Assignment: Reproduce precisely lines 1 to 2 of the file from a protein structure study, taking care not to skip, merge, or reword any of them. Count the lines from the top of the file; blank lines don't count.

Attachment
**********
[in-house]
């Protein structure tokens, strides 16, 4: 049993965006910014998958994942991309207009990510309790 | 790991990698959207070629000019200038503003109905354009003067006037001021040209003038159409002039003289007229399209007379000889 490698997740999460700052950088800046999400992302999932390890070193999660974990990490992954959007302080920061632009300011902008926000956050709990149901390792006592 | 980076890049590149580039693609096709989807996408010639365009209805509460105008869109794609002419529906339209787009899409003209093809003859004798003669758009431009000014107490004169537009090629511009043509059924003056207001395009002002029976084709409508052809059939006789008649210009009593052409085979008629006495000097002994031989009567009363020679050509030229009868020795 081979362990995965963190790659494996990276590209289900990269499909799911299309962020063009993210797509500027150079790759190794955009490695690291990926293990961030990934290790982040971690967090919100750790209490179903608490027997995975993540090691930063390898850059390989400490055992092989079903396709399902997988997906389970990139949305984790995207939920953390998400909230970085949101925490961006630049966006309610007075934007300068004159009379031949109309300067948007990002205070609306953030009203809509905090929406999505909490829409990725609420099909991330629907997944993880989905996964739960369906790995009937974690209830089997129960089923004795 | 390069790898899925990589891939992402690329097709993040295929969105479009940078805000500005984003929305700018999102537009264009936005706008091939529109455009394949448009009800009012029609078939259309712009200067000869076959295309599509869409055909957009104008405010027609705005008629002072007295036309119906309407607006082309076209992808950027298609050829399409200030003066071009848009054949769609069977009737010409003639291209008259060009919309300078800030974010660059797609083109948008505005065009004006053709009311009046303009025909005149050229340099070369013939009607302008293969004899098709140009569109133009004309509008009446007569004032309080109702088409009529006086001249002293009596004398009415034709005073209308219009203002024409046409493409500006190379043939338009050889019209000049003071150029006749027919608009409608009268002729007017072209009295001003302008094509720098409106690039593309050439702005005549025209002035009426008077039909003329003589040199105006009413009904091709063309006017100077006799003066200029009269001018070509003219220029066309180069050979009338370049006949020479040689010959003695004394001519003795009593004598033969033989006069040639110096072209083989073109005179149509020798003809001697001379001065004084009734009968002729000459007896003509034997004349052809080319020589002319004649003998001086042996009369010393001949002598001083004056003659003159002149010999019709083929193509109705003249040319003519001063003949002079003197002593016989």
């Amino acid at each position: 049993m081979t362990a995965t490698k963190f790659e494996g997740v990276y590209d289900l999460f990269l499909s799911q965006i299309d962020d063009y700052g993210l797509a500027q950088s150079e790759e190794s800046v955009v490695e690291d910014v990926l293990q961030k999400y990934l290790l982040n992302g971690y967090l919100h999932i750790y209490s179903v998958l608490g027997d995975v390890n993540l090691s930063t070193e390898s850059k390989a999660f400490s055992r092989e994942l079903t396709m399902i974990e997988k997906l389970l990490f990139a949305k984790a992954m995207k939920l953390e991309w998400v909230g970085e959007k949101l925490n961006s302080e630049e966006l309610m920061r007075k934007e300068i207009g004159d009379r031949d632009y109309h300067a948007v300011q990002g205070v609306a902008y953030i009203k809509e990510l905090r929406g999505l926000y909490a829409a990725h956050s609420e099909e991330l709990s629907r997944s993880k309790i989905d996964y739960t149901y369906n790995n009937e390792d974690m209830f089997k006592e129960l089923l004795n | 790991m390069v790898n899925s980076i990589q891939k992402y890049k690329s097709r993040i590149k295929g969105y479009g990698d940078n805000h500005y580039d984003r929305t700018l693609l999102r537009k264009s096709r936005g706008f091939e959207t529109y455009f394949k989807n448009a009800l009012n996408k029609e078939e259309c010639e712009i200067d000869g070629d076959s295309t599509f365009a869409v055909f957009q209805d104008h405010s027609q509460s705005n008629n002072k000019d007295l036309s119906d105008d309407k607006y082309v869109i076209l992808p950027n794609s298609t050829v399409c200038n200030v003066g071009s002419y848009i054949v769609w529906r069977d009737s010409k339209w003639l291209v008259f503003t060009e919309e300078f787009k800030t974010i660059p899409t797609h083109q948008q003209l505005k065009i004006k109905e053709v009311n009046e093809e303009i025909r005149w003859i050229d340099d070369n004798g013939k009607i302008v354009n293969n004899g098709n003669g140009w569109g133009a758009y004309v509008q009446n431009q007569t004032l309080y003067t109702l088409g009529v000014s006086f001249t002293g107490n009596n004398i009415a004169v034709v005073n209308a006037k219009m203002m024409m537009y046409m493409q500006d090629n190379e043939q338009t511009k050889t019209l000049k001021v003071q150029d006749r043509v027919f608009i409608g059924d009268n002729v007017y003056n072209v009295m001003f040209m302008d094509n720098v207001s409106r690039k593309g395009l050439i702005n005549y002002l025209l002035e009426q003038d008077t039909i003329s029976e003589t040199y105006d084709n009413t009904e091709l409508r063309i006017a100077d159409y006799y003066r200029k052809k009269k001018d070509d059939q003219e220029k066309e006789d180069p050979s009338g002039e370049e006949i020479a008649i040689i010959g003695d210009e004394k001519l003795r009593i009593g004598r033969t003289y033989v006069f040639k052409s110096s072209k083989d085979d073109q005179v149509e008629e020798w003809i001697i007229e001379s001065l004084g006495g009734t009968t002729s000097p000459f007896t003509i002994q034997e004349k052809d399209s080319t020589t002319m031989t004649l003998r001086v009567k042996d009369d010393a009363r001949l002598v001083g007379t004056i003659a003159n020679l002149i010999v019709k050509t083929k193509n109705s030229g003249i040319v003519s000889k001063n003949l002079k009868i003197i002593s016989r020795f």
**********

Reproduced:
[in-house]
């Protein structure tokens, strides 16, 4: 049993965006910014998958994942991309207009990510309790 | 790991990698959207070629000019200038503003109905354009003067006037001021040209003038159409002039003289007229399209007379000889 490698997740999460700052950088800046999400992302999932390890070193999660974990990490992954959007302080920061632009300011902008926000956050709990149901390792006592 | 980076890049590149580039693609096709989807996408010639365009209805509460105008869109794609002419529906339209787009899409003209093809003859004798003669758009431009000014107490004169537009090629511009043509059924003056207001395009002002029976084709409508052809059939006789008649210009009593052409085979008629006495000097002994031989009567009363020679050509030229009868020795 081979362990995965963190790659494996990276590209289900990269499909799911299309962020063009993210797509500027150079790759190794955009490695690291990926293990961030990934290790982040971690967090919100750790209490179903608490027997995975993540090691930063390898850059390989400490055992092989079903396709399902997988997906389970990139949305984790995207939920953390998400909230970085949101925490961006630049966006309610007075934007300068004159009379031949109309300067948007990002205070609306953030009203809509905090929406999505909490829409990725609420099909991330629907997944993880989905996964739960369906790995009937974690209830089997129960089923004795 | 390069790898899925990589891939992402690329097709993040295929969105479009940078805000500005984003929305700018999102537009264009936005706008091939529109455009394949448009009800009012029609078939259309712009200067000869076959295309599509869409055909957009104008405010027609705005008629002072007295036309119906309407607006082309076209992808950027298609050829399409200030003066071009848009054949769609069977009737010409003639291209008259060009919309300078800030974010660059797609083109948008505005065009004006053709009311009046303009025909005149050229340099070369013939009607302008293969004899098709140009569109133009004309509008009446007569004032309080109702088409009529006086001249002293009596004398009415034709005073209308219009203002024409046409493409500006190379043939338009050889019209000049003071150029006749027919608009409608009268002729007017072209009295001003302008094509720098409106690039593309050439702005005549025209002035009426008077039909003329003589040199105006009413009904091709063309006017100077006799003066200029009269001018070509003219220029066309180069050979009338370049006949020479040689010959003695004394001519003795009593004598033969033989006069040639110096072209083989073109005179149509020798003809001697001379001065004084009734009968002729000459007896003509034997004349052809080319020589002319004649003998001086042996009369010393001949002598001083004056003659003159002149010999019709083929193509109705003249040319003519001063003949002079003197002593016989």